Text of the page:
Being that it’s San Francisco, they’ll probably win.

The Compassion Lobby will soon be demanding that the city divert its resources from cleaning up poop and discarded needles to remove these Evil Bounders. The city will comply, once again surrendering to the lunatics.

The building department will assess a $100 “inspection and fire safety fee” for each rock.

I listened to a radio interview Scott Pressler, the Virginia activist who led an army of volunteers in cleaning an LA homeless camp a few days ago and famous for doing the same in Baltimore. He was asked whether he had any issues with the police and replied that the police didn’t know he and his volunteers were going to do this but were heartened to see it. One cop also told him it was a good thing he hadn’t preannounced the event because he would have been ordered to block the clean-up and arrest people who resisted.

I’m hoping that Dr. Drew picked this up and worked it into his campaign. The politicians are THE BLAME for this. The taxpayers approved $1B for addressing the homeless crisis yet other than the $700,000 per bed handout to the real estate developer cronies, not a single politician will explain exactly where than money went.

Good luck voting any one of them out. Believe me, most of these crooked politicians (but I repeat myself) would be voted it out if someone ran against them. The Republicans are WORSE than the Democrats!

    stevewhitemd in reply to Pasadena Phil. | September 26, 2019 at 11:34 am

    A key point in your comment is the ~$1B for the “homeless crisis”. As my ex-mayor, Rahm Emanuel once said, you never let a crisis go to waste. Where did the one billion go? Check out the contracts and it’s likely that a lot of it went to consulting, overhead, and a bunch of useless things. Precious little went to solving the crisis.

    One could use a fraction of this to fund Salvation Army facilities (what used to be called, “flop houses”) to get the homeless indoors at night. Even that wouldn’t solve the problem since there is a hard-core homeless group who “live hard” — that is, deliberately stay on the streets all night. Whatever their issues are with drug abuse and mental illness, they don’t want our help, thankyouverymuch.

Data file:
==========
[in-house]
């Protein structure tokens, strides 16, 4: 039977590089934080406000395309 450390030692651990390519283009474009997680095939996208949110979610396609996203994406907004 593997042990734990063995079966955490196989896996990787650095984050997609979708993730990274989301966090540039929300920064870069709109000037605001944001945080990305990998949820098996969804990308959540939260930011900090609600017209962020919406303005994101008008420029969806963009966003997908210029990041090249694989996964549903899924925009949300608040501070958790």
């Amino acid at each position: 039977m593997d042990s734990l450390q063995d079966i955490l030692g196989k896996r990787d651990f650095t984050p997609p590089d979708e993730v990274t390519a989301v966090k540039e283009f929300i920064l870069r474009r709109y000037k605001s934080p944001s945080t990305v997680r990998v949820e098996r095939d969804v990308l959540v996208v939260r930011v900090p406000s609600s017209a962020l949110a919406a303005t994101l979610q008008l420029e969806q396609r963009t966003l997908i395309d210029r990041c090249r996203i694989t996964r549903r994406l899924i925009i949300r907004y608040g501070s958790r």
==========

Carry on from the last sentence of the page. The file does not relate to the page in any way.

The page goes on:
You’re correct: not a single politician will explain where they money went. That’s the last thing they want to do.

well that settles it. i’m never moving to california. i always thought that it was a place of compassion and big hearts. somewhere that welcomed anyone, without regard to skin color and bank accounts. but now i see this. boy, were my eyes opened and now i see clearly. they are nothing but small minded, bigots and racists! how dare they not share their good fortune with others. they might say that the smell was offence or that the drug use threatened their children. but, don’t be fooled, these are nothing but code words. their main objection is that most of the homeless don’t look like them. i never realised so many conservatives lived in the former golden state.

Want to radically reduce homelessness, cheap? The following will never be done because it makes too much sense:

1. Erect pole buildings on industrial or otherwise unhospitable city-owned land.

2. In by 9 p.m., out by 9 a.m.

3. Entry constitutes consent to be searched. Weapons, drugs, and alcohol confiscated and discarded.

4. If you expect to eat, you will be on the cleanup crew.

5. People caught camping on streets, under freeways, in parks, etc., will have their belongings seized and thrown into a landfill.

I’m glad the problem isn’t the failed policaioan the elect over and over, its lack of boulders. sarc

The Friendly Grizzly | September 26, 2019 at 2:45 pm

Where is common sense boulder control when it’s needed? Are those assault boulders? Do the home owners have permits for those things?

Boulders are clever! Hmmm, I went with native plants – wild thistle populates the open space behind my Bay Area home. I have watched members of the local homeless encampment give wide berth behind my property. Apparently “pokie things” are not inviting. I’m OK with that.

“Pokie things” as part of a drug-delivery device are just fine, though.

I’d like to take up donations to send Detroit’s homeless to SF. For the laughs mostly.